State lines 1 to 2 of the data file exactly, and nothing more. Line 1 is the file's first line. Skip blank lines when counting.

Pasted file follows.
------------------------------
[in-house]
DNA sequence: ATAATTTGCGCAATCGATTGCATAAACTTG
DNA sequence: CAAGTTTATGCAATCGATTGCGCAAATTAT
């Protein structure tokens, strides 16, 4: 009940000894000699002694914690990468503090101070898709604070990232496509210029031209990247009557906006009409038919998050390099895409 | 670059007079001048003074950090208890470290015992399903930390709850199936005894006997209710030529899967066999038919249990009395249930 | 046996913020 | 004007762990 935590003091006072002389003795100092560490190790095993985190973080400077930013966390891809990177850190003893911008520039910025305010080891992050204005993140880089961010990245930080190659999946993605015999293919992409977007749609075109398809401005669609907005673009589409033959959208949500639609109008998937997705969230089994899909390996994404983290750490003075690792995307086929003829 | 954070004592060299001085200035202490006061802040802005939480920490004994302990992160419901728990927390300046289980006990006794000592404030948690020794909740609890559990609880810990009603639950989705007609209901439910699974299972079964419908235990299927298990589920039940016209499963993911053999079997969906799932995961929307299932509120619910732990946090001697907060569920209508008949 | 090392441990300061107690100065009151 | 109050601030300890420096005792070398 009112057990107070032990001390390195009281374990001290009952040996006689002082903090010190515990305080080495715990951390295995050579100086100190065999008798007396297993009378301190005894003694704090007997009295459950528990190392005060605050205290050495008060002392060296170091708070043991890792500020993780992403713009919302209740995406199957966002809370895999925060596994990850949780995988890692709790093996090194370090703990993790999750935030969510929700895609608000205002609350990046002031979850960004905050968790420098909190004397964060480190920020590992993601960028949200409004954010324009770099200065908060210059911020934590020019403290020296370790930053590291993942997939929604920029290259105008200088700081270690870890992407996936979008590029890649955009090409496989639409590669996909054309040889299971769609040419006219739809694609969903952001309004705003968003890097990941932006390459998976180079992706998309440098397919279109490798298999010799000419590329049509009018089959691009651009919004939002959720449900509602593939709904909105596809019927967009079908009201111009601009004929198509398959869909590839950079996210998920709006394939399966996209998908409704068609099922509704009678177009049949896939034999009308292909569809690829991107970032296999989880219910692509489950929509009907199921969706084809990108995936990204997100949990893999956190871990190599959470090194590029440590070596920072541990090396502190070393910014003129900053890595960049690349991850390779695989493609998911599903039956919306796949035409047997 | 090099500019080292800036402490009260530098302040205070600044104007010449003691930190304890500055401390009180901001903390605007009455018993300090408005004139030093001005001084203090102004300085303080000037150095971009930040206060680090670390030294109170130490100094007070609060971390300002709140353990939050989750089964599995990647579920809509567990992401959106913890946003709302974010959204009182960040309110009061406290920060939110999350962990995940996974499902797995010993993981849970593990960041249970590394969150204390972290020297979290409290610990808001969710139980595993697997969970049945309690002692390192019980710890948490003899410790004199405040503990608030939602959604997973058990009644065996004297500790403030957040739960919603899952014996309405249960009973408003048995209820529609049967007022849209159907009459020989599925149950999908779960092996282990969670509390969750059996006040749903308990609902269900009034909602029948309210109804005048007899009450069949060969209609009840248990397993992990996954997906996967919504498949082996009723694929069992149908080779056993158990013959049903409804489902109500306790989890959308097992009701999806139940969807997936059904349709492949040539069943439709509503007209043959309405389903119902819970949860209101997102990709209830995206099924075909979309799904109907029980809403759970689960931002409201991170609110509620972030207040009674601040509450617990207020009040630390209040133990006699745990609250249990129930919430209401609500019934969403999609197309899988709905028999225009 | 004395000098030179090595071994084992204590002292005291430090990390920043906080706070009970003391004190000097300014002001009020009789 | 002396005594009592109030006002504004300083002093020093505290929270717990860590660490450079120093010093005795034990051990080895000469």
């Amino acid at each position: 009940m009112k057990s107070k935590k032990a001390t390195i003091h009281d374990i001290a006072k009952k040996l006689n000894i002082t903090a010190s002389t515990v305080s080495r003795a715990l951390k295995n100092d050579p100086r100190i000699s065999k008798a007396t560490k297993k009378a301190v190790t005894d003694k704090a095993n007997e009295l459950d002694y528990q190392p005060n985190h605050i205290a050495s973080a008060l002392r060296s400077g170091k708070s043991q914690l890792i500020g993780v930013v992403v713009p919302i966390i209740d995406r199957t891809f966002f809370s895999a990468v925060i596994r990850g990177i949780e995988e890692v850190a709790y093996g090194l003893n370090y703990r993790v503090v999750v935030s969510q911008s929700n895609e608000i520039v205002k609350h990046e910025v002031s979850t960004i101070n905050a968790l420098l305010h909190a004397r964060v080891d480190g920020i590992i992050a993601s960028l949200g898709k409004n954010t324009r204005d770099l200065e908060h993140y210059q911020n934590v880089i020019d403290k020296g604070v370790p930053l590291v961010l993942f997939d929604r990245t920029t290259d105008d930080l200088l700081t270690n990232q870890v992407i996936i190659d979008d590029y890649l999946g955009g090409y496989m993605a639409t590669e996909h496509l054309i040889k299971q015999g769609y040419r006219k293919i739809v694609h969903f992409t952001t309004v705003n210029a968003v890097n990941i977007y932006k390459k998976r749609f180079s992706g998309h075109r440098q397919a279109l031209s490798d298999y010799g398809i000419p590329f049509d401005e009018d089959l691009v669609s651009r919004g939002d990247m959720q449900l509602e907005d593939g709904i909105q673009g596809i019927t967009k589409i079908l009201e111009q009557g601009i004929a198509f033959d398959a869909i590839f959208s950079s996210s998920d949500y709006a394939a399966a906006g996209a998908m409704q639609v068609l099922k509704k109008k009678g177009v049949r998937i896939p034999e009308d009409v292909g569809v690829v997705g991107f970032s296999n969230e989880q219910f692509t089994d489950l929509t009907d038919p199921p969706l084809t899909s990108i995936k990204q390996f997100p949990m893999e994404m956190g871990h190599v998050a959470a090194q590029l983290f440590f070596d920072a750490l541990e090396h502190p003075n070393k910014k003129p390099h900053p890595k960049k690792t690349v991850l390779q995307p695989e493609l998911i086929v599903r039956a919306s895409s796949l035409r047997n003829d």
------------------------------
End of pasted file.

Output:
[in-house]
DNA sequence: ATAATTTGCGCAATCGATTGCATAAACTTG